• Speak authentically: Bill Clinton is the king of connecting with this audience and speaking as if he’s just chatting with you over a beer. The most inspirational and moving speeches are those that come from the heart. Ok, but how do you do that? I think the most important elements to convey authenticity include: (1) revealing something personal (not too embarrassing…but much like the one in the Al Pacino video above), (2) understanding your audience and tailoring your speech to their interests / concerns, (3) believing in your message, and (4) injecting some emotion in your speech by changing your speaking pace, volume, and non-verbals.

Management: a noble profession?


When you hear people complain about their bosses or watch movies like Office Space, you think: Wow. Managers are really the bane of everyone’s existence. As someone who currently has the word “Manager” in her title, that’s a scary thought. Would it be better to become a doctor (although I can’t stand blood) or a teacher (although I can’t stand snot)? Is becoming a manager a truly worthy profession or just a pain in the neck?

What is a manager? 

It’s a nebulous term, but I’ll give it a go any way. For me, a manager coordinates people, budget, and other resources to achieve certain business objectives. To do so, a manager needs diverse skill sets, but some key ones include:

  • Influence others: Motivate and move others to action. This requires not only good communication skills but also superb listening skills and high emotional intelligence. It’s not enough to tell people what to do. You have to convince them that it’s the right thing to do.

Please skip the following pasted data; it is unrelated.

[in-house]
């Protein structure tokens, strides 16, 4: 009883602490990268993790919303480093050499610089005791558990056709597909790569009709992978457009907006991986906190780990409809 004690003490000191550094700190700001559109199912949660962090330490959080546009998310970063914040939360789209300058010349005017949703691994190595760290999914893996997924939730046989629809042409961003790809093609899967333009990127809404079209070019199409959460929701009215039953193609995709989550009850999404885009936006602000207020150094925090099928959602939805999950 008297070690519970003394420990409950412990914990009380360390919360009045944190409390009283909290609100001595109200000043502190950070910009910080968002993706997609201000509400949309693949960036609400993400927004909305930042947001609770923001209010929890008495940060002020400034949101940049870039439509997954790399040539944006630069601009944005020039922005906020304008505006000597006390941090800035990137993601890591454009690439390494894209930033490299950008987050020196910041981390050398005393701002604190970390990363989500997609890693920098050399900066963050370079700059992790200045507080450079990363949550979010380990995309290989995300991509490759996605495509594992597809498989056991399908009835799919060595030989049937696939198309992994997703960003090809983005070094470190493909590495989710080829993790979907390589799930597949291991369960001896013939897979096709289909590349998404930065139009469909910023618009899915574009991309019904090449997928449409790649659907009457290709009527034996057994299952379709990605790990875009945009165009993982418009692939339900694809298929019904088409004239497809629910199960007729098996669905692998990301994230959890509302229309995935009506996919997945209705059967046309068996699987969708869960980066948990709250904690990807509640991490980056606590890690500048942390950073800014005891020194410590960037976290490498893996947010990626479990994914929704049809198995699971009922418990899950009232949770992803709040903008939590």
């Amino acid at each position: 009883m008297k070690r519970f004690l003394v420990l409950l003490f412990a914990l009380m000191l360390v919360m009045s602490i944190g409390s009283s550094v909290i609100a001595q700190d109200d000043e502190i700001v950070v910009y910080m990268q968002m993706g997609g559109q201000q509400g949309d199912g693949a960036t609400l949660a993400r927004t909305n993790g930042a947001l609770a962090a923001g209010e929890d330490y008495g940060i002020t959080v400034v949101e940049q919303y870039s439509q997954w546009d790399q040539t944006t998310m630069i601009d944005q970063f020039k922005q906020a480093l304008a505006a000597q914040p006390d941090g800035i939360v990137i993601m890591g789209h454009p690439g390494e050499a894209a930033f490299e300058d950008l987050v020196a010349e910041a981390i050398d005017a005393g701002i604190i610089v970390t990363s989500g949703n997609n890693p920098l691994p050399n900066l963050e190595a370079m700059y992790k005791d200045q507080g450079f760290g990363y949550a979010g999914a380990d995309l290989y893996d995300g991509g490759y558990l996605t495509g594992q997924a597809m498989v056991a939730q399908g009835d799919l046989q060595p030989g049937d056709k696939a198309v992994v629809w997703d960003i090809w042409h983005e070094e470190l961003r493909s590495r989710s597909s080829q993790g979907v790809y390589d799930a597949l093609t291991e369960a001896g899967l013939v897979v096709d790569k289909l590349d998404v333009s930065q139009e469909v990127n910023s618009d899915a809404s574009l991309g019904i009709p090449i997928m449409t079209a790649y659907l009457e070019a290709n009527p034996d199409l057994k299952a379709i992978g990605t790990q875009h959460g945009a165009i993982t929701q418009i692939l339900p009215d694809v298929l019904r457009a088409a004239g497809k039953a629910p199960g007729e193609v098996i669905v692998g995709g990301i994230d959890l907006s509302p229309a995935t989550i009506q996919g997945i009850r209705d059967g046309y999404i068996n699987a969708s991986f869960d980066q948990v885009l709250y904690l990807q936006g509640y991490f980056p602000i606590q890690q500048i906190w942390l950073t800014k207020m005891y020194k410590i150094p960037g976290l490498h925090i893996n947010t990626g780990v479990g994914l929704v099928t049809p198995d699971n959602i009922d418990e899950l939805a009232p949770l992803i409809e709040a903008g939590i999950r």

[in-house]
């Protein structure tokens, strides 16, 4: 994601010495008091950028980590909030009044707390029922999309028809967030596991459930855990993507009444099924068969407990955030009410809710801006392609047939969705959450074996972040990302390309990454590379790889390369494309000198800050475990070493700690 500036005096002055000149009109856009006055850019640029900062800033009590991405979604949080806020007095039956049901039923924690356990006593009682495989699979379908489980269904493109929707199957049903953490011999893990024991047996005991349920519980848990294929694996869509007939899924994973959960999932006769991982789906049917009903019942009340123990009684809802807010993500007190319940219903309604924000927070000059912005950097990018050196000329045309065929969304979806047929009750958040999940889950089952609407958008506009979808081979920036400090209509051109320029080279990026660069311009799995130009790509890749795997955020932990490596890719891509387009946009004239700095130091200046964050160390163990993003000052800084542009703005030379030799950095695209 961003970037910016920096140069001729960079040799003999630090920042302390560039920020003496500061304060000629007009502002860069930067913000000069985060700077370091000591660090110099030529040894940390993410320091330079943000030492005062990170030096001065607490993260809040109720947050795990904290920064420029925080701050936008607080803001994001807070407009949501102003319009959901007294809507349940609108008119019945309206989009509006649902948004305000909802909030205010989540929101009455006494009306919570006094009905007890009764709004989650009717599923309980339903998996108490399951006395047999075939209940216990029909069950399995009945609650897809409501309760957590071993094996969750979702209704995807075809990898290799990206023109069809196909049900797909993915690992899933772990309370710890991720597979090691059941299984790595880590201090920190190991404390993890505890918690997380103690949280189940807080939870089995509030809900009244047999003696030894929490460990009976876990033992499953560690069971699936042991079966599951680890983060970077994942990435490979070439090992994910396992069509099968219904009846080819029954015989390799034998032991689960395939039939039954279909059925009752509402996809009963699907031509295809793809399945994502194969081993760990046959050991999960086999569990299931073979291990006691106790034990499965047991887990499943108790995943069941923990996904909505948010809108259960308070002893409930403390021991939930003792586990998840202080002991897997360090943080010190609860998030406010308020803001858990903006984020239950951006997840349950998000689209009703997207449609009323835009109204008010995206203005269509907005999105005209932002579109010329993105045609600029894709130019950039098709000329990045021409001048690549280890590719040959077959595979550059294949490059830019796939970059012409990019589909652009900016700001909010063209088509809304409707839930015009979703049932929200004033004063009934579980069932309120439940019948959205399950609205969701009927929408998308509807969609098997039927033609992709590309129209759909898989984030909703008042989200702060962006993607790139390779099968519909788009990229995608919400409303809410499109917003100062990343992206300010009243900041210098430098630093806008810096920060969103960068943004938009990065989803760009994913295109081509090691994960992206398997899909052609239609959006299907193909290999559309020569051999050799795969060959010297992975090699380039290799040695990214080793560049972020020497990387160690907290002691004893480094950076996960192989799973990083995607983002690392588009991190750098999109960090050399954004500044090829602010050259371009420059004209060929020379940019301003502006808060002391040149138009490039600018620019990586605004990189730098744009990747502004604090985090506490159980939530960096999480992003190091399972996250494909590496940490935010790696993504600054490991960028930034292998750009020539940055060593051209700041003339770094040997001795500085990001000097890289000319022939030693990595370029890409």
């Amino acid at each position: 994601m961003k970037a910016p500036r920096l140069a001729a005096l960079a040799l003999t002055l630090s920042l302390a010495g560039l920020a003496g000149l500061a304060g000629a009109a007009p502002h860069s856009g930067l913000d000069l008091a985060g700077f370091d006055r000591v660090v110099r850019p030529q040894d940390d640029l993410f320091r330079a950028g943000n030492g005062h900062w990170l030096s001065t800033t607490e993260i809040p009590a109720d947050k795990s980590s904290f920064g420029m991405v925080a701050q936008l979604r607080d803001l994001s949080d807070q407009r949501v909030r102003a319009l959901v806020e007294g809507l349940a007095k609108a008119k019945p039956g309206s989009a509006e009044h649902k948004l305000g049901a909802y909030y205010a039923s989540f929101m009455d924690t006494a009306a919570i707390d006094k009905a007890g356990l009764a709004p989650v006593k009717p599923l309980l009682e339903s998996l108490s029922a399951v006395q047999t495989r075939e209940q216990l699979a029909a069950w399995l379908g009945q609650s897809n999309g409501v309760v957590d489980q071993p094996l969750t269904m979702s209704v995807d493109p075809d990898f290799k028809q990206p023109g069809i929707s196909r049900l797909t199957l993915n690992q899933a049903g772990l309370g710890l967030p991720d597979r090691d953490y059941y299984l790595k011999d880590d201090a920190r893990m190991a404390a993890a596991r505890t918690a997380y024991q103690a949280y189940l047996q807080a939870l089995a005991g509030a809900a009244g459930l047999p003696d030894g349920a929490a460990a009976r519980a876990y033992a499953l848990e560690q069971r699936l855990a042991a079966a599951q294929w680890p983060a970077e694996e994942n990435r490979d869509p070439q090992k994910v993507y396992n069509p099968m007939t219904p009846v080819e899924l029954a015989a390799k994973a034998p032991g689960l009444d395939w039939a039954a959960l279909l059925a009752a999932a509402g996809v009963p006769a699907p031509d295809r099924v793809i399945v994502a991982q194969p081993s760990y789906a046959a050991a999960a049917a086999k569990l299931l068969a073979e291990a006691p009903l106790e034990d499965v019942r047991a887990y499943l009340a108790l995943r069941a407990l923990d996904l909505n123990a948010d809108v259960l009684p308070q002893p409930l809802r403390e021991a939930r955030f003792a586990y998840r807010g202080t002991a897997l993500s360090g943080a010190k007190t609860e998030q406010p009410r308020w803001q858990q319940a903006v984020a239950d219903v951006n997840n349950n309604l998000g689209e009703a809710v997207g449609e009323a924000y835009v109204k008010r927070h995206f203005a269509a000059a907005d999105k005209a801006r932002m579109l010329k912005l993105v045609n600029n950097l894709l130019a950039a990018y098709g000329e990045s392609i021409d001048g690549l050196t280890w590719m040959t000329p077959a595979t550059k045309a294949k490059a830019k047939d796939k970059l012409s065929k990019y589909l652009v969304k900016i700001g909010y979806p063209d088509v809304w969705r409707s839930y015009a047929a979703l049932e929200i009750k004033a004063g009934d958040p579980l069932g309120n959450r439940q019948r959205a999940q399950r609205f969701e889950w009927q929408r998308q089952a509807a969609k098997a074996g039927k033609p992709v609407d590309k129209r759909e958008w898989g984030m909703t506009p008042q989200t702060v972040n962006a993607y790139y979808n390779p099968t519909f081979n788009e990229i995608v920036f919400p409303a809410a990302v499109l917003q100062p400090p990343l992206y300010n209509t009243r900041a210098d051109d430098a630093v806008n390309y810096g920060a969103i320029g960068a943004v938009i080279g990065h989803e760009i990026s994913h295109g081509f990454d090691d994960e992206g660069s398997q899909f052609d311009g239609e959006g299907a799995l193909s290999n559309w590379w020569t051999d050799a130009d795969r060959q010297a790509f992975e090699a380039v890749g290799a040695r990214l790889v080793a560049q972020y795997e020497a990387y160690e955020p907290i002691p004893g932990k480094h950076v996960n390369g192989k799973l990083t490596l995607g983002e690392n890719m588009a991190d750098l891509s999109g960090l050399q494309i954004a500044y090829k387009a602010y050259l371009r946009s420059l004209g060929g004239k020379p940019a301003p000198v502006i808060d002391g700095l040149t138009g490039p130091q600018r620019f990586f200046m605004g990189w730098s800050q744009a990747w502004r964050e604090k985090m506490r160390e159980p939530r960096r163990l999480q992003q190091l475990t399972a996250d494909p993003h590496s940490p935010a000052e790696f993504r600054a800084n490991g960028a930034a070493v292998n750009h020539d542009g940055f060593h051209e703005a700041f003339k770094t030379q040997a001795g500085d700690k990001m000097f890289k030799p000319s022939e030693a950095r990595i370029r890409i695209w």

• Problem solving: Address problems quickly and effectively by engaging the necessary stakeholders while keeping others focused on moving ahead.
  • Looking ahead: Identifying potential obstacles or opportunities in the short and long-term. Plan and act proactively upon them to either mitigate risks or capitalize on opportunities.
  • Maximizing team’s potential: Identifying strengths, weaknesses, and passions of team members and assigning them to roles that optimizes their chances of success.

Why managers matter?


Managers matter because they all impact our lives in profound ways (as anyone who has ever had a bad manager knows). The above infographic (albeit an advertisement and US-focused) is stuffed with interesting facts. To highlight a few…

  • 71% of employees aren’t fully engaged due to strained relationships with their superior!
  • Only 35% of people prefer a raise over a better boss, meaning most people value a better manager over more money.

If bad managers can make our lives so miserable, imagine how a good manager could not only improve your life but also our society by inspiring motivated and happy people to achieve great things.

Why have they become such a pain?